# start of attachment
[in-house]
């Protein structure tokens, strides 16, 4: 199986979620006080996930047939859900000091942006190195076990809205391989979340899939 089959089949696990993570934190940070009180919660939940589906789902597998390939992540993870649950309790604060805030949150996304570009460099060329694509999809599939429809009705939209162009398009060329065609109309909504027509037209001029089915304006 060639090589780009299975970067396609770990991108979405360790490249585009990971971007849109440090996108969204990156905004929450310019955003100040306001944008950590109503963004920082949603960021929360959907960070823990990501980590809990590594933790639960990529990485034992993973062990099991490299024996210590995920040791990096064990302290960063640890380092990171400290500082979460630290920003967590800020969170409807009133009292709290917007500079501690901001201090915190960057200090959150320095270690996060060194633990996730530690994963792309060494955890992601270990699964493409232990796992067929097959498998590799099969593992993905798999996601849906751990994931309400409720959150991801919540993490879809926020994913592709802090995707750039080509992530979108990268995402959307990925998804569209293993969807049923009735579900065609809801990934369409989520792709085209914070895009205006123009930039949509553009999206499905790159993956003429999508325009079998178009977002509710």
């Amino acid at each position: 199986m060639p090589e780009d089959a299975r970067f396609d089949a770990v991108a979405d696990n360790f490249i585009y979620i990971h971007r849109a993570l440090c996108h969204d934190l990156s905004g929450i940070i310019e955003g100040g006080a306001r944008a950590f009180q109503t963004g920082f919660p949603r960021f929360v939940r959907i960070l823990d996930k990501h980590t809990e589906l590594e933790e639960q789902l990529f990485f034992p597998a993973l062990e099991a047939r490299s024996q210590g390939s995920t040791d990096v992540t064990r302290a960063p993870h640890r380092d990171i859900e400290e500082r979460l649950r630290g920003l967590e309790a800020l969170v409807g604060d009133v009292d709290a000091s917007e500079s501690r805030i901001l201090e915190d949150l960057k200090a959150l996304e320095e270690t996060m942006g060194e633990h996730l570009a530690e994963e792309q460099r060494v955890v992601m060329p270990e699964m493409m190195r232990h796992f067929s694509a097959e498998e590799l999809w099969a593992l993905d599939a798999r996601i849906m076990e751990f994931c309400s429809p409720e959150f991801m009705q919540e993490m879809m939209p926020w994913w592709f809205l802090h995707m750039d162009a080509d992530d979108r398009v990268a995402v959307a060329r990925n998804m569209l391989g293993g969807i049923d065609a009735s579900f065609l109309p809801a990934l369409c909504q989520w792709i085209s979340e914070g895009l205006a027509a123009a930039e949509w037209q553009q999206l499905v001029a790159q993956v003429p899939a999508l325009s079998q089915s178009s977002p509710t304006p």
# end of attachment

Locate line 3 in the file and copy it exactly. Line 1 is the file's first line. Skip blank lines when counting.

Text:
């Amino acid at each position: 199986m060639p090589e780009d089959a299975r970067f396609d089949a770990v991108a979405d696990n360790f490249i585009y979620i990971h971007r849109a993570l440090c996108h969204d934190l990156s905004g929450i940070i310019e955003g100040g006080a306001r944008a950590f009180q109503t963004g920082f919660p949603r960021f929360v939940r959907i960070l823990d996930k990501h980590t809990e589906l590594e933790e639960q789902l990529f990485f034992p597998a993973l062990e099991a047939r490299s024996q210590g390939s995920t040791d990096v992540t064990r302290a960063p993870h640890r380092d990171i859900e400290e500082r979460l649950r630290g920003l967590e309790a800020l969170v409807g604060d009133v009292d709290a000091s917007e500079s501690r805030i901001l201090e915190d949150l960057k200090a959150l996304e320095e270690t996060m942006g060194e633990h996730l570009a530690e994963e792309q460099r060494v955890v992601m060329p270990e699964m493409m190195r232990h796992f067929s694509a097959e498998e590799l999809w099969a593992l993905d599939a798999r996601i849906m076990e751990f994931c309400s429809p409720e959150f991801m009705q919540e993490m879809m939209p926020w994913w592709f809205l802090h995707m750039d162009a080509d992530d979108r398009v990268a995402v959307a060329r990925n998804m569209l391989g293993g969807i049923d065609a009735s579900f065609l109309p809801a990934l369409c909504q989520w792709i085209s979340e914070g895009l205006a027509a123009a930039e949509w037209q553009q999206l499905v001029a790159q993956v003429p899939a999508l325009s079998q089915s178009s977002p509710t304006p």